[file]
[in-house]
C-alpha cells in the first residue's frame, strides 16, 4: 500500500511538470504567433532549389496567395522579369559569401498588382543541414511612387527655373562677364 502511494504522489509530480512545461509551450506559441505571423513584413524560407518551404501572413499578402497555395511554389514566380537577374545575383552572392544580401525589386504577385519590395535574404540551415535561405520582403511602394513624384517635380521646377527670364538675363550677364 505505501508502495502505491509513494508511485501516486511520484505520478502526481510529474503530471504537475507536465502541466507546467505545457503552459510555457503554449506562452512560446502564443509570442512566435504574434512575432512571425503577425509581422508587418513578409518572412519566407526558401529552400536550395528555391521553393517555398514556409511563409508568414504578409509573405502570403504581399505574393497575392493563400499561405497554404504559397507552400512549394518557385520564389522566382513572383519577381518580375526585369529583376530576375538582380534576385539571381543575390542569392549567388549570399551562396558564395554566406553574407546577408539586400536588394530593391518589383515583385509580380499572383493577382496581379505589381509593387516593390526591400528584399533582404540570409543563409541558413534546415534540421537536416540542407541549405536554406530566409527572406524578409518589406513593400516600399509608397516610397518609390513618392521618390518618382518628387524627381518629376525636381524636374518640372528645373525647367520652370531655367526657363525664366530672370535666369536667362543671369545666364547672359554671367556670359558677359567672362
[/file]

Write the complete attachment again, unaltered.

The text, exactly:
[in-house]
C-alpha cells in the first residue's frame, strides 16, 4: 500500500511538470504567433532549389496567395522579369559569401498588382543541414511612387527655373562677364 502511494504522489509530480512545461509551450506559441505571423513584413524560407518551404501572413499578402497555395511554389514566380537577374545575383552572392544580401525589386504577385519590395535574404540551415535561405520582403511602394513624384517635380521646377527670364538675363550677364 505505501508502495502505491509513494508511485501516486511520484505520478502526481510529474503530471504537475507536465502541466507546467505545457503552459510555457503554449506562452512560446502564443509570442512566435504574434512575432512571425503577425509581422508587418513578409518572412519566407526558401529552400536550395528555391521553393517555398514556409511563409508568414504578409509573405502570403504581399505574393497575392493563400499561405497554404504559397507552400512549394518557385520564389522566382513572383519577381518580375526585369529583376530576375538582380534576385539571381543575390542569392549567388549570399551562396558564395554566406553574407546577408539586400536588394530593391518589383515583385509580380499572383493577382496581379505589381509593387516593390526591400528584399533582404540570409543563409541558413534546415534540421537536416540542407541549405536554406530566409527572406524578409518589406513593400516600399509608397516610397518609390513618392521618390518618382518628387524627381518629376525636381524636374518640372528645373525647367520652370531655367526657363525664366530672370535666369536667362543671369545666364547672359554671367556670359558677359567672362